Can we win against HIV?
There is currently no cure for Human Immunodeficiency Virus (HIV). Why is that the case? HIV is tricky, it attacks its killer – our immune cells. Like any virus, HIV needs a host to multiply, so it incorporates its DNA into our genome and uses our immune cells to reproduce.
Is it possible to win against HIV? Yes, according to a few patients who became world-famous for getting rid of the virus! Some of their cells might still be harbouring HIV, however, these patients had no active HIV detected so far.
The first to be cured of HIV were the Berlin and London patients. They were diagnosed with cancer and underwent bone marrow and stem cell transplantation, respectively. Crucially, both transplants lacked the CCR5 gene necessary for most HIV viruses to infect human cells. Essentially, these transplants ‘updated’ patients’ immune system to make it HIV-proof.
On the other hand, the San Francisco and Esperanza patients seem to have won against HIV all on their own. Both belong to under one percent of HIV patients known as ‘elite controllers’, whose immune system keeps HIV under control without medical help. The Esperanza patient was treated with antivirals for six months during her pregnancy to prevent passing HIV to her foetus. Surprisingly, no HIV has been found in billions of her cells ever since. As for the San Francisco patient, Loreen Willenberg was diagnosed with HIV in 1992 but had consistently undetectable levels of HIV for decades. Some traces of viral DNA were found in Loreen’s cells once, but they were too damaged to make new viruses.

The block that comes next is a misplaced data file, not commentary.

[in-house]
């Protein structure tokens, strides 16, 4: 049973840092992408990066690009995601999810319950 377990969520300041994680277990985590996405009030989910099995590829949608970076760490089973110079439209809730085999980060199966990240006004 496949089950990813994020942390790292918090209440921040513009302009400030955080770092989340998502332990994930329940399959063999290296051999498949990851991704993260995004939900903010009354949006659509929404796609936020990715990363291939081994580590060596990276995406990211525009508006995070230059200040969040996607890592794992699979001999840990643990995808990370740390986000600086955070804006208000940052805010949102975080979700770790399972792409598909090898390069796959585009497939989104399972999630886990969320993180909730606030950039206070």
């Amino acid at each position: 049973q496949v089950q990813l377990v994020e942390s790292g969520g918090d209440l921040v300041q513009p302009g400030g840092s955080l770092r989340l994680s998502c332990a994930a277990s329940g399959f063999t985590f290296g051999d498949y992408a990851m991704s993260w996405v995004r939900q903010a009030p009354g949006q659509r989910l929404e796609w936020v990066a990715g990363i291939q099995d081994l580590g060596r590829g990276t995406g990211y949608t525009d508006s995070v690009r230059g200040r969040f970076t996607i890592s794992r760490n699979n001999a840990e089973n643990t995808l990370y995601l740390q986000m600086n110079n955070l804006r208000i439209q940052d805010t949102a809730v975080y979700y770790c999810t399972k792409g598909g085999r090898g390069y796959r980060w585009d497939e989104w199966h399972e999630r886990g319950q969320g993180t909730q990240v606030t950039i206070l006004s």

What is so unique about these patients’ immune system and what can we learn from them? It turns out their immune system eliminated cells with viral genes incorporated into the accessible parts of the human genome. As for the detected viral DNA traces, they are incorporated into remote regions of the elite controllers’ genome, making it impossible for the virus to replicate.
At present, there is no pressure to find a cure for HIV as currently available antiviral treatments are highly effective. However, HIV patients must strictly adhere to treatment plans and take antivirals for the rest of their life to suppress dormant HIV. Some face severe side effects. Elite controllers give us hope that by studying their cases we can come closer to figuring out how to eliminate HIV for good.
Edited by Liam Butler
Copy-edited by Claire Thomson